Anybody else excited for "Going Clear" tonight on HBO?

A_Ron_HubbardA_Ron_Hubbard Cincinnati, OH
I've been following news regarding Scientology for over a decade, destructive cults being a matter of general interest to me. I can't wait for the doc to drop tonight, although I probably won't get to watch it tonight on account of The Walking Dead. HBO docs have been super strong so far, I can't wait.


  • John_NadaJohn_Nada California
    edited March 2015
    @A_Ron_Hubbard thank you for posting this.  I can pick up the East Coast feed for HBO and still watch TWD tonight live.  I have cable.

    I have plenty of debates in regards to recovery with members of the Church of Scientology and in the past worked for a wire and cable company who made regular deliveries to their place in LA California.  Very interesting place and their methods of recovery are different.

    It am very interested in seeing this. 

  • Just watched Edge of Tomorrow so I'm primed for this one.  I'm not watching it live but I'll catch it on HBOGO sometime this week, I hope.
  • pavlovsbellpavlovsbell Brooklyn, NY
    I've been looking forward to this.  Apparently there is some found footage of Hubbard speaking candidly "off the record" somewhat like The Jinx, so that alone should be extremely interesting.

  • A_Ron_HubbardA_Ron_Hubbard Cincinnati, OH
    Yeah, the live footage of LRH was the most striking thing about this documentary, that and some of the extended takes of inside footage of their conventions, etc.  What I don't get about this cult, and that this documentary makes ABUNDANTLY clear, is that none of this is new info.  Every five years or so, this info blows up, everybody's like "This is crazy, this should stop", and a week goes by and zzzzzzz...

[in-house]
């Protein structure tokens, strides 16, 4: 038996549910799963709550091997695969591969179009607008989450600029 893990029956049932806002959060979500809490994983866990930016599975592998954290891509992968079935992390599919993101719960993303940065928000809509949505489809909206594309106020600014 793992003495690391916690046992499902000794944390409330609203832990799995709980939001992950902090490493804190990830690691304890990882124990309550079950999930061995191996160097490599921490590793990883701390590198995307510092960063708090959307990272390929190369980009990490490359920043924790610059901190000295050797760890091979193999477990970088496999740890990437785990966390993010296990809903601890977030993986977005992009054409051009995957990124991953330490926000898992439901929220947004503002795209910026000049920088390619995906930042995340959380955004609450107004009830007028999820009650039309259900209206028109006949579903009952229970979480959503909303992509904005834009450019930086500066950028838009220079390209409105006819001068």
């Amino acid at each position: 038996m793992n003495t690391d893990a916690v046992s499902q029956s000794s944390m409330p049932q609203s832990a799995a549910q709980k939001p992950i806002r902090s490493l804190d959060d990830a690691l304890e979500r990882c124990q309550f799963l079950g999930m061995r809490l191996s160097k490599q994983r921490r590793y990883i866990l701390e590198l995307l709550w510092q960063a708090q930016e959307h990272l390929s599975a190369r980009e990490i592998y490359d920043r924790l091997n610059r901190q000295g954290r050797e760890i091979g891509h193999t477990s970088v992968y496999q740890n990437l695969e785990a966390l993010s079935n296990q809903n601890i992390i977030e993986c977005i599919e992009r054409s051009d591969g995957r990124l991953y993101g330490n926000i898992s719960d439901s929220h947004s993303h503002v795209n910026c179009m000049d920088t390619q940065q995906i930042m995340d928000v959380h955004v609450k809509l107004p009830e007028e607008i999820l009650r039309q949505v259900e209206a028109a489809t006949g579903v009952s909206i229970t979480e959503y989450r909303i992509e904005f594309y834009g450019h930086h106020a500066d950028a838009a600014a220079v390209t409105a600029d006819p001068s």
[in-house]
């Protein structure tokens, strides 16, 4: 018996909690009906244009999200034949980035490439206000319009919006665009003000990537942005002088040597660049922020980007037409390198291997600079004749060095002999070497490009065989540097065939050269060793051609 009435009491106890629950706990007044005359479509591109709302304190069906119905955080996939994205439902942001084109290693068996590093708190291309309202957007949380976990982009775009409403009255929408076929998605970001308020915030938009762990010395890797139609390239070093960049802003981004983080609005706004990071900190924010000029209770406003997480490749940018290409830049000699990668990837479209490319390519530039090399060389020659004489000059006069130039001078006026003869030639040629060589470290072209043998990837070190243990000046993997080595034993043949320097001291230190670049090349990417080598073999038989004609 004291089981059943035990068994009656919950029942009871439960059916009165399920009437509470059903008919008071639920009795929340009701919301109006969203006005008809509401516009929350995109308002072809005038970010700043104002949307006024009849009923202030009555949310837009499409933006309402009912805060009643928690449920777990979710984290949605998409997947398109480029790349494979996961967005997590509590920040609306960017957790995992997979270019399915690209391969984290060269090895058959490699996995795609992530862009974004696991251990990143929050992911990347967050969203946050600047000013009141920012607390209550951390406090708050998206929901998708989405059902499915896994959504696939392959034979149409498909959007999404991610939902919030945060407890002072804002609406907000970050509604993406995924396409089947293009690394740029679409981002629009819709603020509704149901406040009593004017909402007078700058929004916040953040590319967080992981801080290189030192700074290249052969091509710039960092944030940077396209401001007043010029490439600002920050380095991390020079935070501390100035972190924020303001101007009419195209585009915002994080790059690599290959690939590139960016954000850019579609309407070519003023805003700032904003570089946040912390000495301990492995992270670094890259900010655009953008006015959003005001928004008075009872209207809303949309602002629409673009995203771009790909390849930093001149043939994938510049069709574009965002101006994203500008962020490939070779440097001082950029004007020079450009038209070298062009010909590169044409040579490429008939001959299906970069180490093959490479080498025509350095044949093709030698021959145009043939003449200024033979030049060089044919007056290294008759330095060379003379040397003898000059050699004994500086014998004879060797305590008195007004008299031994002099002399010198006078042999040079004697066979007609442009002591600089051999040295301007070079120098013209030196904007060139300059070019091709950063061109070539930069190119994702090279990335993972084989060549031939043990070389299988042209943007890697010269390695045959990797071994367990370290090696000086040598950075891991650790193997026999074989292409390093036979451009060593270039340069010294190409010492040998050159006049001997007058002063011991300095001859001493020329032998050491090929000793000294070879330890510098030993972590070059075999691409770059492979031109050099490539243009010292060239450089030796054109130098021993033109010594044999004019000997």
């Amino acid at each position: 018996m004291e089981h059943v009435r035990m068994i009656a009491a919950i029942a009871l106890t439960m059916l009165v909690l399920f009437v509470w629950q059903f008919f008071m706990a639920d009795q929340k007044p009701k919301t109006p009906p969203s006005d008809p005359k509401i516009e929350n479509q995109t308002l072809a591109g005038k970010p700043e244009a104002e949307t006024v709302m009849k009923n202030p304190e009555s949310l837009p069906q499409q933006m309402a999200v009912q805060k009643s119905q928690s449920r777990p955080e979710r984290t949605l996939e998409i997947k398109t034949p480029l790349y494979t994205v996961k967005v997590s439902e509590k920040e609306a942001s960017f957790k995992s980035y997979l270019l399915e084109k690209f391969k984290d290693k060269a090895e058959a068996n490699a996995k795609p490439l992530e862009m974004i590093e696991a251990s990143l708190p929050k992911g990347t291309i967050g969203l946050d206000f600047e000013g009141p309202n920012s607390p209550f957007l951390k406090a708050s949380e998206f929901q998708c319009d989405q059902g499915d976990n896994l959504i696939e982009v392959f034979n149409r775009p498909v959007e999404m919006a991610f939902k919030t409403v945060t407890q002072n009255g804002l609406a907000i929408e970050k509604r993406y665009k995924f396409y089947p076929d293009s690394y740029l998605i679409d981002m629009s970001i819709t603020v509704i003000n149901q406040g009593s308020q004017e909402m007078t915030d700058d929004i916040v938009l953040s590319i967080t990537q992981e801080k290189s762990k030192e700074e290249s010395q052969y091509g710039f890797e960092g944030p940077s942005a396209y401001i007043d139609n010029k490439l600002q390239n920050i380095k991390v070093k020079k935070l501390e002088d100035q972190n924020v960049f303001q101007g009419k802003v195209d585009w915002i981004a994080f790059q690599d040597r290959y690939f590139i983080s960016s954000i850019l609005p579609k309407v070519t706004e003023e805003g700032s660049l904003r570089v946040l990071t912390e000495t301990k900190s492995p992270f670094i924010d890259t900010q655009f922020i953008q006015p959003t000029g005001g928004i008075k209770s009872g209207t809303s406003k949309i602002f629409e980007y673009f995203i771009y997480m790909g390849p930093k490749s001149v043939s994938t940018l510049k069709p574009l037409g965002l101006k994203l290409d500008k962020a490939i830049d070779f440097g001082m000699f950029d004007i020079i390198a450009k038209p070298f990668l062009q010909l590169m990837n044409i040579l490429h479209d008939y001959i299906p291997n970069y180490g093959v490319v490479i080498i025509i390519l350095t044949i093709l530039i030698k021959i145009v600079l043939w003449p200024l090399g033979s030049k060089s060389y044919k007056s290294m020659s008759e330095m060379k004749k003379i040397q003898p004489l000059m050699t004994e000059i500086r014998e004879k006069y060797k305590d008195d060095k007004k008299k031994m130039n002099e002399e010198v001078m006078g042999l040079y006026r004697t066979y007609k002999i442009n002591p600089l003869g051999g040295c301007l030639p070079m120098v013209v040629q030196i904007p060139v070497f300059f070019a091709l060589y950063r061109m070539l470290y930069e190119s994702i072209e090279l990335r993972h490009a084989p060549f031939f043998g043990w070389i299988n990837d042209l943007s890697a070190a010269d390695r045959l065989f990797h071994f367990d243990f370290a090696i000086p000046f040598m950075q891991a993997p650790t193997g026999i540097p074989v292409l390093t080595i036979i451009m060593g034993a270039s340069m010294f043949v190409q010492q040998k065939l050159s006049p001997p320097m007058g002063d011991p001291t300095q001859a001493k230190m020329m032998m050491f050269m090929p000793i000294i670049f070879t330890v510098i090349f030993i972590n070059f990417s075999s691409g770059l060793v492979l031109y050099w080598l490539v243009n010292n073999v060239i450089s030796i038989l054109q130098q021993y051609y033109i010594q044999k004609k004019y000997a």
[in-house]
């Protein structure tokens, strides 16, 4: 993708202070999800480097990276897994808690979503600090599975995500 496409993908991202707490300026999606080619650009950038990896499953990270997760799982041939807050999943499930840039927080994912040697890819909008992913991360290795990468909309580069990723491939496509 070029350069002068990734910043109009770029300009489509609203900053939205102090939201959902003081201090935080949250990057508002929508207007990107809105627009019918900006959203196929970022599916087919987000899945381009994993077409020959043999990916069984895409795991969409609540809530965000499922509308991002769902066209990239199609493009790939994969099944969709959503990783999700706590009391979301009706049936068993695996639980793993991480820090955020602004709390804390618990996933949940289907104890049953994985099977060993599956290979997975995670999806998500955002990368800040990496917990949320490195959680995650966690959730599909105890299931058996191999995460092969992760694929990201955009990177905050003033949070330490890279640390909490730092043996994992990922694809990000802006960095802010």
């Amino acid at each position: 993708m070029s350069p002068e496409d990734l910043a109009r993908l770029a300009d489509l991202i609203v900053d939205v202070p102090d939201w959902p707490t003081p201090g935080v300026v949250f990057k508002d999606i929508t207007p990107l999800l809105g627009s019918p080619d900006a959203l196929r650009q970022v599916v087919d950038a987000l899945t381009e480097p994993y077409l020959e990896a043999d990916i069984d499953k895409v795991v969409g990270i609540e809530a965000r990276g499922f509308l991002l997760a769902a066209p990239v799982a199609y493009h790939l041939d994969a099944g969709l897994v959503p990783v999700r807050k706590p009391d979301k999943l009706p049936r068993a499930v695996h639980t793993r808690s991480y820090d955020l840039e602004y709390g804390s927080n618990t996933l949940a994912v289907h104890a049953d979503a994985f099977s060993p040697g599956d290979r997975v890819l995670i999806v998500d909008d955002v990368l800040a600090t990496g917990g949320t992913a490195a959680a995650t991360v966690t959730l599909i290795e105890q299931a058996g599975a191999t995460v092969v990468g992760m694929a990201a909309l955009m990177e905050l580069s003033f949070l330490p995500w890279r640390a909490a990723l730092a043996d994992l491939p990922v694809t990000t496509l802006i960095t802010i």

Right now the Jehovah's Witnesses are weathering a major child abuse scandal right now, and 99.99% of the population has no idea it's even happening.  At least 75 percent of what was said about scientology applies to JWs, just substitute science fiction for pyramidology and criminal confinement for child molestation and it's a pretty even trade. 

    I think there should be a way to destroy destructive cults.  It's pretty established law that a person cannot legally give consent to human right's violations, so if the FBI busts in to the Seaorg's prison facility and can be sent packing just because the crazies say "but we like it this way", I'm sorry, that's bullshit.  The place should be torn down and charges filed. If we can tell legitimate marketing and investment from ponzi schemes, if we can determine (albeit imperfectly) legitimate medicine from horseshit, we should be able to draw a bright line between religions and what are essentially mind control cults.
  • I knew some of the things discussed in the doc, but actually seeing some of it was very new to me. The Naval dress and saluting was just so disturbing to me. The LRH footage was unsettling too. The guy just creeped me out. 

    My jaw dropped when Miscavige used "God" in one of those convention stump speeches. I think it was the only time in the entire documentary that we heard the word.